Despite the growing demand for organic products, research on organic farming (OF) such as genotype screening, fertilizer application and nutrition uptake remains limited. This study focused on comparisons of the apparent recovery efficiency of nitrogen fertilizer (REN) in rice grown under OF and conventional farming (CF). Thirty-two representative conventional Japonica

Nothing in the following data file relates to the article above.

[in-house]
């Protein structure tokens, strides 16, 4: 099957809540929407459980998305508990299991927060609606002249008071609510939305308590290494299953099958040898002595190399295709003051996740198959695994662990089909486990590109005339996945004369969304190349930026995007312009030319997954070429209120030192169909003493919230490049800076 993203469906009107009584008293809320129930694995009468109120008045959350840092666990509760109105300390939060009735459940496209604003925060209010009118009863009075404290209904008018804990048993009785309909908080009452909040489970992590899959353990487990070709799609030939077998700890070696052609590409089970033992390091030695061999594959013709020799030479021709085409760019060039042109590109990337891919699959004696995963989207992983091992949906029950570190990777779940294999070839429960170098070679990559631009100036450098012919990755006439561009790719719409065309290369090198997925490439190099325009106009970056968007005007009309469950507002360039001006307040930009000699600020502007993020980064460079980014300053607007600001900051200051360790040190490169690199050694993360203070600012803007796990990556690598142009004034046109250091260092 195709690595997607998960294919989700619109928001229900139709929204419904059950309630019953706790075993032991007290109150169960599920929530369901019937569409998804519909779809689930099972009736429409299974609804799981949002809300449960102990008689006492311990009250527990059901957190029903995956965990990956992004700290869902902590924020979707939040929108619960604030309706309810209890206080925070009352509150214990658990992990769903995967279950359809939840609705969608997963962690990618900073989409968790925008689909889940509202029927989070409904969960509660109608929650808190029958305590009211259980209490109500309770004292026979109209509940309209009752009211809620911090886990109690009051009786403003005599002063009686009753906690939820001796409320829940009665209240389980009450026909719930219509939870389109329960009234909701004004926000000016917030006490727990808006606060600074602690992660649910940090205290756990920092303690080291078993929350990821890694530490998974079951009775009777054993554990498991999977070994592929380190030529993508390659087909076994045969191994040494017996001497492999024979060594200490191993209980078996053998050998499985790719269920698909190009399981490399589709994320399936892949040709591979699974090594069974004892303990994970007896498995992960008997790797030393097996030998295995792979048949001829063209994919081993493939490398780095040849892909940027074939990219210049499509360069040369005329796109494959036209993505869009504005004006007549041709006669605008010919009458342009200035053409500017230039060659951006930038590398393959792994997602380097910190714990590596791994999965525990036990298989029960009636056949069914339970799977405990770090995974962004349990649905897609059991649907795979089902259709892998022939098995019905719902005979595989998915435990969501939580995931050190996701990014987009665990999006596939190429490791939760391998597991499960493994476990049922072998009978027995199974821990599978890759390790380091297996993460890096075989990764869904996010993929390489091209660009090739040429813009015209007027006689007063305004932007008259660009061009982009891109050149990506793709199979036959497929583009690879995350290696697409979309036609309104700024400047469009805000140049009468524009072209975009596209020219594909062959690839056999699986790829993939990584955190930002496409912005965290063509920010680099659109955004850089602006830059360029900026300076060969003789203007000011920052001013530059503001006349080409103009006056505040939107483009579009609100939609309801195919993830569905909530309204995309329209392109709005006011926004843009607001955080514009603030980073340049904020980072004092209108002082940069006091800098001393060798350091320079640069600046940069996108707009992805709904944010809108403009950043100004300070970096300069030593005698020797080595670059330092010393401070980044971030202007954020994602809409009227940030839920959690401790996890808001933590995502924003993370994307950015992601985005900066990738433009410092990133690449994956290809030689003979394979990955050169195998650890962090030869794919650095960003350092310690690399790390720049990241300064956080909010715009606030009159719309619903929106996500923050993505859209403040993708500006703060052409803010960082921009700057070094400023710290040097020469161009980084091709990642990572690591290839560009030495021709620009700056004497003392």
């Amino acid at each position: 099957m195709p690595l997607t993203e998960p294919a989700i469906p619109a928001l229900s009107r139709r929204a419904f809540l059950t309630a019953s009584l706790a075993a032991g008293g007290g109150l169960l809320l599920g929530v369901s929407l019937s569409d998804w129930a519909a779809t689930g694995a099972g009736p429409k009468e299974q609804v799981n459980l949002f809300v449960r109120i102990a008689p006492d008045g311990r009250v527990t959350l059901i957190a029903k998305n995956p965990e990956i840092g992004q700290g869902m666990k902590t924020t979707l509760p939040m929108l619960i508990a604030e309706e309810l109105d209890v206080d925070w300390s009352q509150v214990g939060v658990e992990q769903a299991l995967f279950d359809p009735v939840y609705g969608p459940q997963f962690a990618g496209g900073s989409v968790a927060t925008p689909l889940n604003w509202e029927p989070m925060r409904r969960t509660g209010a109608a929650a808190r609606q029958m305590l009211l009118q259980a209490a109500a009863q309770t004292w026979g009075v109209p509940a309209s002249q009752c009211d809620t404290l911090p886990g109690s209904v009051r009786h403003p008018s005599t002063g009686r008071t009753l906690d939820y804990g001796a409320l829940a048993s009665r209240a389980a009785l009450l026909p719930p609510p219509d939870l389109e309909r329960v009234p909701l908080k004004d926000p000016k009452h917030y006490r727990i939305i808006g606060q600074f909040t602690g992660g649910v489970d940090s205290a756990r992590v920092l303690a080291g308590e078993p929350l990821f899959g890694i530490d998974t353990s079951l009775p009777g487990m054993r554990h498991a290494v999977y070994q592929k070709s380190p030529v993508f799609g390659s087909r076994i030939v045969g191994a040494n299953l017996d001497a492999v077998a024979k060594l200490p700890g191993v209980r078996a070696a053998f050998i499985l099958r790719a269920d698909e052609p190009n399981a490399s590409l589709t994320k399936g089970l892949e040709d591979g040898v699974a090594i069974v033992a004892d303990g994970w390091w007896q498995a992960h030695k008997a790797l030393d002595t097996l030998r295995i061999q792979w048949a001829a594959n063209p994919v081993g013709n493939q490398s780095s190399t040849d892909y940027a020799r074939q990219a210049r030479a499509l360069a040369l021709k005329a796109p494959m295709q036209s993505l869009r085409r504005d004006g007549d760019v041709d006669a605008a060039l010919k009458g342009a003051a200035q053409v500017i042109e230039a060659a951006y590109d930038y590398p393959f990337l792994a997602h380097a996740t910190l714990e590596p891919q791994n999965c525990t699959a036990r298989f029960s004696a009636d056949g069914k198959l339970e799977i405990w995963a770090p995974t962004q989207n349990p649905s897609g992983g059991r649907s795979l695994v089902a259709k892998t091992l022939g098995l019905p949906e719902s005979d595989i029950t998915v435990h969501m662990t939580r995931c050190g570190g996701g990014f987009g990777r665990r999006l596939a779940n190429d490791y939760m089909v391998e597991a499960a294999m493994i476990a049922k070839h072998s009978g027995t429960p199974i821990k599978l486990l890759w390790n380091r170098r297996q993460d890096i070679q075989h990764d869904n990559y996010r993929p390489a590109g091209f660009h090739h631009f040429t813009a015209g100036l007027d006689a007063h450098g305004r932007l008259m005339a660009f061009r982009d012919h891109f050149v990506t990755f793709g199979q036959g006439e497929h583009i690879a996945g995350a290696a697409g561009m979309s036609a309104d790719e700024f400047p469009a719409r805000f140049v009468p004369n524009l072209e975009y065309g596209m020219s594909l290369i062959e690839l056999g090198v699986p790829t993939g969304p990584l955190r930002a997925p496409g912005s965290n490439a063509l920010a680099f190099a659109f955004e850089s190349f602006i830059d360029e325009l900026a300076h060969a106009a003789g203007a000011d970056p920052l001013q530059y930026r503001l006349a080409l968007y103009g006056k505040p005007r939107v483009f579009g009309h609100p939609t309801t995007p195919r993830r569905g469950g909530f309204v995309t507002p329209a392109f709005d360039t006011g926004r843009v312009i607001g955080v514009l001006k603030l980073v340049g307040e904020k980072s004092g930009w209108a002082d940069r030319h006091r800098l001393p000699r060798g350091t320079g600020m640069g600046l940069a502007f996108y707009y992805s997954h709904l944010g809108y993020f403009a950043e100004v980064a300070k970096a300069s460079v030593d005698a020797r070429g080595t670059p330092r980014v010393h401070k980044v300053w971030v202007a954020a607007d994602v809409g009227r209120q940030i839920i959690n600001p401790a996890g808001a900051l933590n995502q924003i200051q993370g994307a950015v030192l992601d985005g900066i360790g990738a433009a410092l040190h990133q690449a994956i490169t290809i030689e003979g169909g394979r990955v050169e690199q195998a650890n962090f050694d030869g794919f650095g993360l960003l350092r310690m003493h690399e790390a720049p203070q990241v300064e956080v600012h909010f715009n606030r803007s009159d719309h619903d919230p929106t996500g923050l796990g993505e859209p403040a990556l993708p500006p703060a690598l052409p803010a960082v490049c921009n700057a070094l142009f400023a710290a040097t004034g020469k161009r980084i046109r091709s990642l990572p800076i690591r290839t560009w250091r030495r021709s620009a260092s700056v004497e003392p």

rice varieties were field grown under five different treatments: control check (CK); organic farming with low, medium and high levels of organic fertilizer (LO, MO and HO, respectively); and CF. Comparisons of REN between OF and CF classified the 32 genotypes into four types: high REN under both OF and CF (type-A); high REN under OF and low REN under CF (type-B); low REN under OF and high REN under CF (type-C); and low REN under both OF and CF (type-D). Though the yield and REN of all the rice varieties were higher with CF than with OF, organic N efficient type-A and B were able to maintain relatively high grain yield under OF. Physiological activities in flag leaves of the four types from booting to maturity were subsequently investigated under OF and CF. Under OF, high values of soil and plant analyzer development (SPAD) and N were observed in type-B varieties, while in contrast, both indexes slowly decreased in type-C varieties under CF. Moreover, the decline in N content in type-C and D varieties was greater under OF than CF. The decrease in glutamine synthetase (GS), glutamic-pyruvic transaminase (GPT) and glutamic oxaloacetic transaminase (GOT) activity in flag leaves was smaller under OF than CF in type-A and B varieties, while in contrast, type-C and D varieties showed an opposite trend. The findings suggest that OF slows the decline in key enzymes of N metabolism in organic N-efficient type rice, thus maintaining a relatively high capacity for N uptake and utilization and increasing yield during the late growth period. Accordingly, we were able to screen for varieties of rice with synergistically high REN and high grain yield under OF.
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